By Ann K. Schwader
$12.00; 112 pages; August 2015
Science fiction and horror are family members who live and breathe the same air, just one breathes with a punctured set of lungs from a knife wound, while the other breathes from a carefully constructed set of organs made out of dials and clocks. Separately, they work well apart, but when they join hands and walk as one, something terrifyingly beautiful happens: a marriage of fear, fear of man, fear of progress, fear of the unknown and what it entails. Science fiction and horror are two genres who handle the question “can this possibly happen?” with answers that make readers question themselves, their morals, and their beliefs.
Dark Energies, a poetry collection by Ann Schwader, masterfully handles these fears in the vein of cosmic horror with supernatural undertones and allusions to the gothic and the macabre with careful nods to H.P. Lovecraft and the world of nightmares he created. Constructed in formal verse, Schwader made me remember why I fell in love with poetry in the first place, and her pieces are proof that contemporary poetry is not reigned by, or solely made up of, free-verse. She works quatrains and couplets with the ear of a poet who understands rhyme and meter, and her dark vision of celestial and psychological anxiety compliments the style as each word and line-break is carefully chosen with not a syllable going to waste. Here, readers have madness and paranoia, but not in the rantings and ravings of a madman with long, stream-of-conscious thoughts as his/her verbiage. Readers here have order, structure, and the anxiety that comes from a tightly-wrapped package, something that should be safe, but isn’t, is what makes her poems all the more frightening.
The collection starts off with a poem titled “Void Flyers,” a small piece made of up vibrating nights and violent wings. Here Schwader invites readers into her world of darkness where the energy that we feel doesn’t necessarily match the liveliness that the naked eye sees. Her words are woven with careful alliteration within a rhyme scheme that rolls with assonance and pleasures the ear with sharp worms that dig inside the brain and breed questions. What I like most about this poem is that gives off waves of strange and weird vigor that make me question what happens when the lights go out and the stars are the only eyes on me. Cosmic horror, horror that invokes the universal questions of supreme power, questions of existence and purpose, is thematically handled here as readers get their first taste of exploring faith through the personification of crying ravens.
Poems like “Fatal Constellations,” “Deconstructing Night,” and “Thoughts At the Passing Bell” analyze the idea of darkness, the pitch black blanket that wraps the world at night and forces shadows on our walls. Schwader uses darkness to her advantage as she explores that philosophical ideas of Arthur Schopenhauer in that our actions are all a product of metaphysical will. She works her poems around metaphors of nothingness, and in doing so, is able to create these terrifying concepts that play into the Elder world. What I think is brilliant here, is that by the time readers are finished with this collection, they fall into the understanding that “only the dark is real,” and that overarching theme of only being able to count on nightmares and fear, quite frankly is horrifying, and it furthermore plays into the pessimism that Schopenhauer is known for.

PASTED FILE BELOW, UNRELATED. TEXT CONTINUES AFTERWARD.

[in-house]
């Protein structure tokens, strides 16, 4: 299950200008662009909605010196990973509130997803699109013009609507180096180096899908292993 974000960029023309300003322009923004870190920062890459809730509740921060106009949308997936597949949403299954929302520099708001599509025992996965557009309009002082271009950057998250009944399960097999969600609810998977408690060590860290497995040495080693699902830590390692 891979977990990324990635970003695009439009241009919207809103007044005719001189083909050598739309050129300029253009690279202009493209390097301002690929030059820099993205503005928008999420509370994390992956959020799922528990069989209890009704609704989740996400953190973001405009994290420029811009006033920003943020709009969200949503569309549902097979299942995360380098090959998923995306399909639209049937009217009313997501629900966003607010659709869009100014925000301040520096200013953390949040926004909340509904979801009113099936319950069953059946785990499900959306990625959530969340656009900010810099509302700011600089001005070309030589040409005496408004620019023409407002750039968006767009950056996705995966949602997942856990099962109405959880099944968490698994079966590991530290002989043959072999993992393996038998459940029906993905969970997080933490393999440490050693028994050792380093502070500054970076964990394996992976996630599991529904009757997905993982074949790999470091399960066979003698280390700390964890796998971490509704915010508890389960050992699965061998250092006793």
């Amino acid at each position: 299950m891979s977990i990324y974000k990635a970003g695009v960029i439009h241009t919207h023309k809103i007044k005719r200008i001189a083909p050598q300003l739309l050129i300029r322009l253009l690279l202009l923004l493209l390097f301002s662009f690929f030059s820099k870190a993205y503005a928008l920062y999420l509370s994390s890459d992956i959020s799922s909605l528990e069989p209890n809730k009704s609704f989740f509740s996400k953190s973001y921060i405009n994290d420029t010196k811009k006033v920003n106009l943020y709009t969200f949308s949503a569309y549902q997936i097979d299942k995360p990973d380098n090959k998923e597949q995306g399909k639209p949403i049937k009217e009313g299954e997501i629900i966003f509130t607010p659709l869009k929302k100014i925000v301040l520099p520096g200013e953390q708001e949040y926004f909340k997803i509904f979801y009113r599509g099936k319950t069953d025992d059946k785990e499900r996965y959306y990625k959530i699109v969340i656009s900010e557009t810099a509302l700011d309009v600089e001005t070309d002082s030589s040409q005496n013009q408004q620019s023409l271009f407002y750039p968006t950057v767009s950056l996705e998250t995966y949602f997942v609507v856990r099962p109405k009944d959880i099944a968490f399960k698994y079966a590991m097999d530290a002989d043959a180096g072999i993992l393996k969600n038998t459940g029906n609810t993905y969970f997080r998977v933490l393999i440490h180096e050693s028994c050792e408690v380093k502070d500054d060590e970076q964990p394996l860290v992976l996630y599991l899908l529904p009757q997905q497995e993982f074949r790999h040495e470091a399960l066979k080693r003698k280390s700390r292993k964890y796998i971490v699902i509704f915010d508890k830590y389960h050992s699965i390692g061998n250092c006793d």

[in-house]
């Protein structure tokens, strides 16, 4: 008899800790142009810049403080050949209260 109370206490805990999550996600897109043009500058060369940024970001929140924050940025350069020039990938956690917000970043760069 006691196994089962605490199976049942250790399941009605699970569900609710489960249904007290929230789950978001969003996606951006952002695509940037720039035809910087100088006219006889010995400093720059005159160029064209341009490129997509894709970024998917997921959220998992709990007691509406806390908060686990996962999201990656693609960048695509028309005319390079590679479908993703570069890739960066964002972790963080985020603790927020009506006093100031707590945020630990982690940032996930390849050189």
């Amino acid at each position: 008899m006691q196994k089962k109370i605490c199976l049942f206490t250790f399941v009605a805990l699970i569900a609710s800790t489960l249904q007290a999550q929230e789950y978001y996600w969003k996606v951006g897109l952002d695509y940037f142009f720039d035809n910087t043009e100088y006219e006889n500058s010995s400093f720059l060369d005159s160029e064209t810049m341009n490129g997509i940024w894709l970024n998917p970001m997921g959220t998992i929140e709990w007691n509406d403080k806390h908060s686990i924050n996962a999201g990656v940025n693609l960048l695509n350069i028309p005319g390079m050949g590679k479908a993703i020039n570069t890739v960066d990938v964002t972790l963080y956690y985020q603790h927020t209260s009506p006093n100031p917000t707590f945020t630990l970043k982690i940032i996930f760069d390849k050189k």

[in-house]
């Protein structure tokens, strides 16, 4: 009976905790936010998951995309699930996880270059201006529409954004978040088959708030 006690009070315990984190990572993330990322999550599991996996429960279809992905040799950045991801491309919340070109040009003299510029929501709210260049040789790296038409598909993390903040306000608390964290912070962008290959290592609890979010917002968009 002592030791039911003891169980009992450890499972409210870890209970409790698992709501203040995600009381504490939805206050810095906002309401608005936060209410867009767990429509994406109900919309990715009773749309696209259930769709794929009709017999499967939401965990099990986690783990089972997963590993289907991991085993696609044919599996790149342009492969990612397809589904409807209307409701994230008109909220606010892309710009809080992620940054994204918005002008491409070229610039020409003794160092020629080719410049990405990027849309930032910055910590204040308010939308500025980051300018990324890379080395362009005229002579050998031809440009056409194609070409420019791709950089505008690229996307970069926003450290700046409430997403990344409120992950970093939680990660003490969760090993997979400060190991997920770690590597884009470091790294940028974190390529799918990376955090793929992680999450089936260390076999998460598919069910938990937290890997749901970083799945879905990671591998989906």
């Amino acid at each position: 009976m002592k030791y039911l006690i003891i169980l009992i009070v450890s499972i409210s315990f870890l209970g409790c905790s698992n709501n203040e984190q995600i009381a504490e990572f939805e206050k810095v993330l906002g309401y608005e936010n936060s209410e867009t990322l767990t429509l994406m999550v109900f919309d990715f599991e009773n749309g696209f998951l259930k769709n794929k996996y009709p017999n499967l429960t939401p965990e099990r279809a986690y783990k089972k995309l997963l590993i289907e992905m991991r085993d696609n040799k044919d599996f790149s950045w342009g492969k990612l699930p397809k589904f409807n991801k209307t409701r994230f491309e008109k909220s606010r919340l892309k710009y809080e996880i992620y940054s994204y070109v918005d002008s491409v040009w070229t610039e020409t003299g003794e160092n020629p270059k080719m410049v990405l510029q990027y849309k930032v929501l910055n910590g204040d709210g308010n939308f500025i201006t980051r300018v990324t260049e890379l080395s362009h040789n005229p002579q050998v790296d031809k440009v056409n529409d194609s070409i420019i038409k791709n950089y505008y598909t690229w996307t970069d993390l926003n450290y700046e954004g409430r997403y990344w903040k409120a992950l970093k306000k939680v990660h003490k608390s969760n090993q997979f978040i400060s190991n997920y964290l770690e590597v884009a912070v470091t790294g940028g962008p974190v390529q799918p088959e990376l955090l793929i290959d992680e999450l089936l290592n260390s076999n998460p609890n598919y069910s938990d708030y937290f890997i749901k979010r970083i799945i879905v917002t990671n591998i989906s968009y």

The alignment of vengeance and violence to motifs of alienation and isolation is also evident in Schwader’s portrayal of women, however, not necessarily in the way that one might expect. I think our poet brilliantly handles concepts of the feminine in this collection by using elements of the beautiful grotesque and the idea of a seduction in the vein of a black widow. Schwader uses women famous for their murders and acts of passion against men, but she also picks women who felt outcast and alone. She writes of Aileen Wuornos, a serial killer of men, by saying “some broken things don’t heal” to add compassion to the malice. Her women exhibit strength through their weakness, compassion through their mistakes, and it hits empathy in ways that are both new and uncomfortable at times for readers, but in an enlightening way that shows the faint illumination in the darkness. My favorite example of this is Schwader’s poem “Medusa, Becoming,” because it is a perfect example of woman being both monster and victim, strong yet weak. She writes, “…and where/ I walked, small birds fell silent” and in that small phrase, woman has been elevated from fairy tale maiden to something more sinister and complex, something more than the domestic beauty who attracts animals, but rather kills them cold at first glance. It’s a piece of darkness, alienation, and it is my favorite piece of dark energy in Schwader’s collection.
Overall, I was very impressed with these poems, and I highly recommend the collection to readers of horror and dark fantasy alike. The literary allusions on the page are masterfully woven into genre, and are done so in a way that is both literary and popular fiction. Here, readers will quickly fall in love with darkness, even if they know that it might draw a little blood from them at the end.
—Stephanie M. Wytovich